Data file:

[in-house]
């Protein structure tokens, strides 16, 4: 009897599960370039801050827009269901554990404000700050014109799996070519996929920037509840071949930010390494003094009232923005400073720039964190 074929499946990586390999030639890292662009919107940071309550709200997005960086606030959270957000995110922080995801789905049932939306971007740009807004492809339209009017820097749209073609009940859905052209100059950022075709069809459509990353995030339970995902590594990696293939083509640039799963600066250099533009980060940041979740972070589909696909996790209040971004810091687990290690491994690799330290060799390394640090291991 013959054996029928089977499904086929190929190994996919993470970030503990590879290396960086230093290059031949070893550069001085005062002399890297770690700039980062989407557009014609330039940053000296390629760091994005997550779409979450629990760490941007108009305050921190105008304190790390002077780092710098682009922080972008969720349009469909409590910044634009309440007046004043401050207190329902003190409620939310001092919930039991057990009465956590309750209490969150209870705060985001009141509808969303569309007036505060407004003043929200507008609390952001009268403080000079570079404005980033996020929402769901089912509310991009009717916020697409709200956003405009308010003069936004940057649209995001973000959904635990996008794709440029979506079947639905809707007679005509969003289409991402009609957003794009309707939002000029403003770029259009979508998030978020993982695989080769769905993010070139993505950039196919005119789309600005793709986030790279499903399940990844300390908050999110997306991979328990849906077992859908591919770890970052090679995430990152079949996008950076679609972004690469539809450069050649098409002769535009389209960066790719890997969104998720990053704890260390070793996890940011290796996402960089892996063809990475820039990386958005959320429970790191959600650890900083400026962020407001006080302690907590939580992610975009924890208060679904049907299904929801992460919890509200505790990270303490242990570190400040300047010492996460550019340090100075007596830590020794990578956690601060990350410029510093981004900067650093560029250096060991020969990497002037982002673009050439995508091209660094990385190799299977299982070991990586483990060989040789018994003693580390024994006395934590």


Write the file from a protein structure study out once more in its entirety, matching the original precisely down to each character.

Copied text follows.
[in-house]
């Protein structure tokens, strides 16, 4: 009897599960370039801050827009269901554990404000700050014109799996070519996929920037509840071949930010390494003094009232923005400073720039964190 074929499946990586390999030639890292662009919107940071309550709200997005960086606030959270957000995110922080995801789905049932939306971007740009807004492809339209009017820097749209073609009940859905052209100059950022075709069809459509990353995030339970995902590594990696293939083509640039799963600066250099533009980060940041979740972070589909696909996790209040971004810091687990290690491994690799330290060799390394640090291991 013959054996029928089977499904086929190929190994996919993470970030503990590879290396960086230093290059031949070893550069001085005062002399890297770690700039980062989407557009014609330039940053000296390629760091994005997550779409979450629990760490941007108009305050921190105008304190790390002077780092710098682009922080972008969720349009469909409590910044634009309440007046004043401050207190329902003190409620939310001092919930039991057990009465956590309750209490969150209870705060985001009141509808969303569309007036505060407004003043929200507008609390952001009268403080000079570079404005980033996020929402769901089912509310991009009717916020697409709200956003405009308010003069936004940057649209995001973000959904635990996008794709440029979506079947639905809707007679005509969003289409991402009609957003794009309707939002000029403003770029259009979508998030978020993982695989080769769905993010070139993505950039196919005119789309600005793709986030790279499903399940990844300390908050999110997306991979328990849906077992859908591919770890970052090679995430990152079949996008950076679609972004690469539809450069050649098409002769535009389209960066790719890997969104998720990053704890260390070793996890940011290796996402960089892996063809990475820039990386958005959320429970790191959600650890900083400026962020407001006080302690907590939580992610975009924890208060679904049907299904929801992460919890509200505790990270303490242990570190400040300047010492996460550019340090100075007596830590020794990578956690601060990350410029510093981004900067650093560029250096060991020969990497002037982002673009050439995508091209660094990385190799299977299982070991990586483990060989040789018994003693580390024994006395934590």